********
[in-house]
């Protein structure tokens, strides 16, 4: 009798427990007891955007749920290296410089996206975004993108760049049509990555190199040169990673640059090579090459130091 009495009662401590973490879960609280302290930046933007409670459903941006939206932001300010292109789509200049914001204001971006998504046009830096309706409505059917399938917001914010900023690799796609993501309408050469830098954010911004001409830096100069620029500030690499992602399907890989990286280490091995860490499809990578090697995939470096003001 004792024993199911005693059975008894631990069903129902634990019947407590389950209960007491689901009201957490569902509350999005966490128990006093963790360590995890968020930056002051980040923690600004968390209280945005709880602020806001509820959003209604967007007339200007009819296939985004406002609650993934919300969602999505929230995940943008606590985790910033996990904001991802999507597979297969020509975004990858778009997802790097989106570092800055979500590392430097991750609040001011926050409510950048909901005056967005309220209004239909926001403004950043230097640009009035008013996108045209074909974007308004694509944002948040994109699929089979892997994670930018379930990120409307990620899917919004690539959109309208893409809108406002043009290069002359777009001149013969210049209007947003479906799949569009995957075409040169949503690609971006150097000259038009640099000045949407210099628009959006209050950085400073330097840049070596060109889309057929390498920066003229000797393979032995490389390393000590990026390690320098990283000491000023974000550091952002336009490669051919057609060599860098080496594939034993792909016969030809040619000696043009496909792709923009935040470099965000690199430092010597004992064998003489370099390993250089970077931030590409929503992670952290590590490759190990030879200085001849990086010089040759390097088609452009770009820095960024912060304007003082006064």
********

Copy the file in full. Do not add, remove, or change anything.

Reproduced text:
[in-house]
């Protein structure tokens, strides 16, 4: 009798427990007891955007749920290296410089996206975004993108760049049509990555190199040169990673640059090579090459130091 009495009662401590973490879960609280302290930046933007409670459903941006939206932001300010292109789509200049914001204001971006998504046009830096309706409505059917399938917001914010900023690799796609993501309408050469830098954010911004001409830096100069620029500030690499992602399907890989990286280490091995860490499809990578090697995939470096003001 004792024993199911005693059975008894631990069903129902634990019947407590389950209960007491689901009201957490569902509350999005966490128990006093963790360590995890968020930056002051980040923690600004968390209280945005709880602020806001509820959003209604967007007339200007009819296939985004406002609650993934919300969602999505929230995940943008606590985790910033996990904001991802999507597979297969020509975004990858778009997802790097989106570092800055979500590392430097991750609040001011926050409510950048909901005056967005309220209004239909926001403004950043230097640009009035008013996108045209074909974007308004694509944002948040994109699929089979892997994670930018379930990120409307990620899917919004690539959109309208893409809108406002043009290069002359777009001149013969210049209007947003479906799949569009995957075409040169949503690609971006150097000259038009640099000045949407210099628009959006209050950085400073330097840049070596060109889309057929390498920066003229000797393979032995490389390393000590990026390690320098990283000491000023974000550091952002336009490669051919057609060599860098080496594939034993792909016969030809040619000696043009496909792709923009935040470099965000690199430092010597004992064998003489370099390993250089970077931030590409929503992670952290590590490759190990030879200085001849990086010089040759390097088609452009770009820095960024912060304007003082006064």